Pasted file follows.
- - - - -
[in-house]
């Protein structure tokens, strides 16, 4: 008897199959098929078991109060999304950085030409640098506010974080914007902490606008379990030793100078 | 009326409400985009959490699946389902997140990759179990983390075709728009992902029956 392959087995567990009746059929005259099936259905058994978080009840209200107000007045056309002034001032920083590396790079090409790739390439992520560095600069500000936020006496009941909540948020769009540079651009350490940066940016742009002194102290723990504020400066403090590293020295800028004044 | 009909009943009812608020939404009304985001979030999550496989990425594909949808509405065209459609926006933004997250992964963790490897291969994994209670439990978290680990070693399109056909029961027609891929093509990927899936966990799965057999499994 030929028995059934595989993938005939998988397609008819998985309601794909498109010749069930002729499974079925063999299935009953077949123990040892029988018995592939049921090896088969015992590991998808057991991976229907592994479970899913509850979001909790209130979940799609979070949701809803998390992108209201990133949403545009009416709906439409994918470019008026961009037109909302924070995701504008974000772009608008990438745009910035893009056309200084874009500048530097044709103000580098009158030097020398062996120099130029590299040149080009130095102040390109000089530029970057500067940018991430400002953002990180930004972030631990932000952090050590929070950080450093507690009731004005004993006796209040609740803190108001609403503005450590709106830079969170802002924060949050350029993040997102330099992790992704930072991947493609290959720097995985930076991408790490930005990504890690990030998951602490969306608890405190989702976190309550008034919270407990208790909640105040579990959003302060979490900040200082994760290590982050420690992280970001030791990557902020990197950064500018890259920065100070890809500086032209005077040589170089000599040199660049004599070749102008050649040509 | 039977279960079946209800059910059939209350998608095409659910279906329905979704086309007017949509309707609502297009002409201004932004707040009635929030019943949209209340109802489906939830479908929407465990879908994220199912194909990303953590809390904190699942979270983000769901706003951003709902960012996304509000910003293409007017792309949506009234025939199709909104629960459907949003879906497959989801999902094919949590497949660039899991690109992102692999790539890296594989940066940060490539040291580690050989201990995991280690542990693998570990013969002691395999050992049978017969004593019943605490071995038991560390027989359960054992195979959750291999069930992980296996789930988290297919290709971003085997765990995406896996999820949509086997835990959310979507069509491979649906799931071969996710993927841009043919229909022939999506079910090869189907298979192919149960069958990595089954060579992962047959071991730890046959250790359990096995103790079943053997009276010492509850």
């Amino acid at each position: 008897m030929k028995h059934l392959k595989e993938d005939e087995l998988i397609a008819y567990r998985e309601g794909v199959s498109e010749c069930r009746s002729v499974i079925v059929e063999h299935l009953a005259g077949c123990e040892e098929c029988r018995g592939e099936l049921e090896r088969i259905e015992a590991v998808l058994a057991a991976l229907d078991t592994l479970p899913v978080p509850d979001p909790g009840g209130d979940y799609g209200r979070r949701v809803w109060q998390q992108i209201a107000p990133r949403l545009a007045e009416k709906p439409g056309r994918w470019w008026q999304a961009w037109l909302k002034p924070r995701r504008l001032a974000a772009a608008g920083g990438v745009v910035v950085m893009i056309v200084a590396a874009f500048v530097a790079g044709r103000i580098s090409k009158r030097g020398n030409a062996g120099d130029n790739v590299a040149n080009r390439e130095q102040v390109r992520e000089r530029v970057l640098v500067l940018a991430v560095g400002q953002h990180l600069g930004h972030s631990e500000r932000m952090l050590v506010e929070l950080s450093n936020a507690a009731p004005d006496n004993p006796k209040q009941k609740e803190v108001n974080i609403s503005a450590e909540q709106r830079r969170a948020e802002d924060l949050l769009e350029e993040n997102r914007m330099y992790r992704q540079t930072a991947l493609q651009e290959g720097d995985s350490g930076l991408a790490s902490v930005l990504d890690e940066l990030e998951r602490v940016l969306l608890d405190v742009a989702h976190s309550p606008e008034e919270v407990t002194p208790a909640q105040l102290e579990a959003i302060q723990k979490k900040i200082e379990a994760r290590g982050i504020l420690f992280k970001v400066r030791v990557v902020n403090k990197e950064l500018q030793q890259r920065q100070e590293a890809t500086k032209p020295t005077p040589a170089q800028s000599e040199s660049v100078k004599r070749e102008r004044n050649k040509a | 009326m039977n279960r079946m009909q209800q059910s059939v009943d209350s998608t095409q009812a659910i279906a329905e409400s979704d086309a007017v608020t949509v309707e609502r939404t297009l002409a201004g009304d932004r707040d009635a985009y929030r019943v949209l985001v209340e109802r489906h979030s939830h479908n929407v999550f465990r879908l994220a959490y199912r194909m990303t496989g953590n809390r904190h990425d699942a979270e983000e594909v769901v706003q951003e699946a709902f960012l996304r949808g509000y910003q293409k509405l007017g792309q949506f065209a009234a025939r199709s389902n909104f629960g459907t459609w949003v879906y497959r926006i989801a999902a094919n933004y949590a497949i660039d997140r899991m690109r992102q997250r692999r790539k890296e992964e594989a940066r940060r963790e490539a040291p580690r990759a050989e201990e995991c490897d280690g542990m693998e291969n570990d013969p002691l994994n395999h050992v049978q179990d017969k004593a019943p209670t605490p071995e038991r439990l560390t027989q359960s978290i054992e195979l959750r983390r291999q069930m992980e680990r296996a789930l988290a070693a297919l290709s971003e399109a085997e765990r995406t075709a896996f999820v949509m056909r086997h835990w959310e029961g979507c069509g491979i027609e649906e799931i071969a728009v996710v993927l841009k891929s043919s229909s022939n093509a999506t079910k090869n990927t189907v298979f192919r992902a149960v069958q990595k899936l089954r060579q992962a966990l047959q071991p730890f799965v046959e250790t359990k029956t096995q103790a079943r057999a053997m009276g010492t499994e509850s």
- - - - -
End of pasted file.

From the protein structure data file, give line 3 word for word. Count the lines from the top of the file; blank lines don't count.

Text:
């Amino acid at each position: 008897m030929k028995h059934l392959k595989e993938d005939e087995l998988i397609a008819y567990r998985e309601g794909v199959s498109e010749c069930r009746s002729v499974i079925v059929e063999h299935l009953a005259g077949c123990e040892e098929c029988r018995g592939e099936l049921e090896r088969i259905e015992a590991v998808l058994a057991a991976l229907d078991t592994l479970p899913v978080p509850d979001p909790g009840g209130d979940y799609g209200r979070r949701v809803w109060q998390q992108i209201a107000p990133r949403l545009a007045e009416k709906p439409g056309r994918w470019w008026q999304a961009w037109l909302k002034p924070r995701r504008l001032a974000a772009a608008g920083g990438v745009v910035v950085m893009i056309v200084a590396a874009f500048v530097a790079g044709r103000i580098s090409k009158r030097g020398n030409a062996g120099d130029n790739v590299a040149n080009r390439e130095q102040v390109r992520e000089r530029v970057l640098v500067l940018a991430v560095g400002q953002h990180l600069g930004h972030s631990e500000r932000m952090l050590v506010e929070l950080s450093n936020a507690a009731p004005d006496n004993p006796k209040q009941k609740e803190v108001n974080i609403s503005a450590e909540q709106r830079r969170a948020e802002d924060l949050l769009e350029e993040n997102r914007m330099y992790r992704q540079t930072a991947l493609q651009e290959g720097d995985s350490g930076l991408a790490s902490v930005l990504d890690e940066l990030e998951r602490v940016l969306l608890d405190v742009a989702h976190s309550p606008e008034e919270v407990t002194p208790a909640q105040l102290e579990a959003i302060q723990k979490k900040i200082e379990a994760r290590g982050i504020l420690f992280k970001v400066r030791v990557v902020n403090k990197e950064l500018q030793q890259r920065q100070e590293a890809t500086k032209p020295t005077p040589a170089q800028s000599e040199s660049v100078k004599r070749e102008r004044n050649k040509a | 009326m039977n279960r079946m009909q209800q059910s059939v009943d209350s998608t095409q009812a659910i279906a329905e409400s979704d086309a007017v608020t949509v309707e609502r939404t297009l002409a201004g009304d932004r707040d009635a985009y929030r019943v949209l985001v209340e109802r489906h979030s939830h479908n929407v999550f465990r879908l994220a959490y199912r194909m990303t496989g953590n809390r904190h990425d699942a979270e983000e594909v769901v706003q951003e699946a709902f960012l996304r949808g509000y910003q293409k509405l007017g792309q949506f065209a009234a025939r199709s389902n909104f629960g459907t459609w949003v879906y497959r926006i989801a999902a094919n933004y949590a497949i660039d997140r899991m690109r992102q997250r692999r790539k890296e992964e594989a940066r940060r963790e490539a040291p580690r990759a050989e201990e995991c490897d280690g542990m693998e291969n570990d013969p002691l994994n395999h050992v049978q179990d017969k004593a019943p209670t605490p071995e038991r439990l560390t027989q359960s978290i054992e195979l959750r983390r291999q069930m992980e680990r296996a789930l988290a070693a297919l290709s971003e399109a085997e765990r995406t075709a896996f999820v949509m056909r086997h835990w959310e029961g979507c069509g491979i027609e649906e799931i071969a728009v996710v993927l841009k891929s043919s229909s022939n093509a999506t079910k090869n990927t189907v298979f192919r992902a149960v069958q990595k899936l089954r060579q992962a966990l047959q071991p730890f799965v046959e250790t359990k029956t096995q103790a079943r057999a053997m009276g010492t499994e509850s």